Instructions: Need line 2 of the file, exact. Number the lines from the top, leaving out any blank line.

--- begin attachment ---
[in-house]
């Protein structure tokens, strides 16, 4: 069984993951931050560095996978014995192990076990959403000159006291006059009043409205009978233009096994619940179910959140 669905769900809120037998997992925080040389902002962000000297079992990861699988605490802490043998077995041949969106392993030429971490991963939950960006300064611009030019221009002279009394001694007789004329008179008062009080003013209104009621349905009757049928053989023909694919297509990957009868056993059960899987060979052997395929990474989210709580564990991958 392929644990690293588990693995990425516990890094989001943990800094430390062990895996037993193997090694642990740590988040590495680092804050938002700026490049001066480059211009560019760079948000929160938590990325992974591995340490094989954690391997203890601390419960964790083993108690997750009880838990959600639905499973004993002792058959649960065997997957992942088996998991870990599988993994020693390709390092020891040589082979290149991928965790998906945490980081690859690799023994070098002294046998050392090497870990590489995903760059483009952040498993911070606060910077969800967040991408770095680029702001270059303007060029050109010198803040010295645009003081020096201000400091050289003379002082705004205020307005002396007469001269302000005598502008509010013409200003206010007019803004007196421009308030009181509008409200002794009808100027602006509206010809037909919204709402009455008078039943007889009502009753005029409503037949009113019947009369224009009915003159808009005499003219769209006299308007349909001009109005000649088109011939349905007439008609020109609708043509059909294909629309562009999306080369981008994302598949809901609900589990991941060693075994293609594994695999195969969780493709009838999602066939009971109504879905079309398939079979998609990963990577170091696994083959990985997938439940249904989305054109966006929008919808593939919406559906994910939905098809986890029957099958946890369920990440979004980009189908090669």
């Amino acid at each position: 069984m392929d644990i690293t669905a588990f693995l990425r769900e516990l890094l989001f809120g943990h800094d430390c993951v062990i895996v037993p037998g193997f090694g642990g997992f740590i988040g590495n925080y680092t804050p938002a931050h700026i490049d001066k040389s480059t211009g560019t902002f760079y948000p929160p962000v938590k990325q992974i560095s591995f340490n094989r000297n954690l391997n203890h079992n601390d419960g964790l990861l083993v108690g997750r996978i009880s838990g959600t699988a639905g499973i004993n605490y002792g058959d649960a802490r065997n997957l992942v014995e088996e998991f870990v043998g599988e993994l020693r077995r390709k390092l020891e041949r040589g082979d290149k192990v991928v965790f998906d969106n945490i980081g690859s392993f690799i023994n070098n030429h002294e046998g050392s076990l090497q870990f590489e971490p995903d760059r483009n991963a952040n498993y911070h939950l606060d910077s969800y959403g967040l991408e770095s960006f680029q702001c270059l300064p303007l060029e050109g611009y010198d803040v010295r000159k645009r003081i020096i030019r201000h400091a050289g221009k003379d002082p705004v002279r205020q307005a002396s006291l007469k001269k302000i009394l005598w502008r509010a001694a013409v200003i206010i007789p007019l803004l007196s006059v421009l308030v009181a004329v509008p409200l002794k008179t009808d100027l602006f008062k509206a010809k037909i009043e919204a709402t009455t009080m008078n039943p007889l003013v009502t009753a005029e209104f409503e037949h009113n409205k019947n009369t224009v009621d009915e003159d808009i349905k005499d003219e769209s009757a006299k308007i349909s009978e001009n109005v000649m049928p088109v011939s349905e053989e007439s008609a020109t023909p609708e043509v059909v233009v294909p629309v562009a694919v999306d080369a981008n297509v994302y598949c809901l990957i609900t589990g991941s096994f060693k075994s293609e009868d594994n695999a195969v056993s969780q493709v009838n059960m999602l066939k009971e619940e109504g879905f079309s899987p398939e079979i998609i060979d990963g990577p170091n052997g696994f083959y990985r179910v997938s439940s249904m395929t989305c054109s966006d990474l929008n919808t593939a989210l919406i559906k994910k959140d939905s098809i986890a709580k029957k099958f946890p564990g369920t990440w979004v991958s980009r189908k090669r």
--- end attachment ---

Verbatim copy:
């Protein structure tokens, strides 16, 4: 069984993951931050560095996978014995192990076990959403000159006291006059009043409205009978233009096994619940179910959140 669905769900809120037998997992925080040389902002962000000297079992990861699988605490802490043998077995041949969106392993030429971490991963939950960006300064611009030019221009002279009394001694007789004329008179008062009080003013209104009621349905009757049928053989023909694919297509990957009868056993059960899987060979052997395929990474989210709580564990991958 392929644990690293588990693995990425516990890094989001943990800094430390062990895996037993193997090694642990740590988040590495680092804050938002700026490049001066480059211009560019760079948000929160938590990325992974591995340490094989954690391997203890601390419960964790083993108690997750009880838990959600639905499973004993002792058959649960065997997957992942088996998991870990599988993994020693390709390092020891040589082979290149991928965790998906945490980081690859690799023994070098002294046998050392090497870990590489995903760059483009952040498993911070606060910077969800967040991408770095680029702001270059303007060029050109010198803040010295645009003081020096201000400091050289003379002082705004205020307005002396007469001269302000005598502008509010013409200003206010007019803004007196421009308030009181509008409200002794009808100027602006509206010809037909919204709402009455008078039943007889009502009753005029409503037949009113019947009369224009009915003159808009005499003219769209006299308007349909001009109005000649088109011939349905007439008609020109609708043509059909294909629309562009999306080369981008994302598949809901609900589990991941060693075994293609594994695999195969969780493709009838999602066939009971109504879905079309398939079979998609990963990577170091696994083959990985997938439940249904989305054109966006929008919808593939919406559906994910939905098809986890029957099958946890369920990440979004980009189908090669």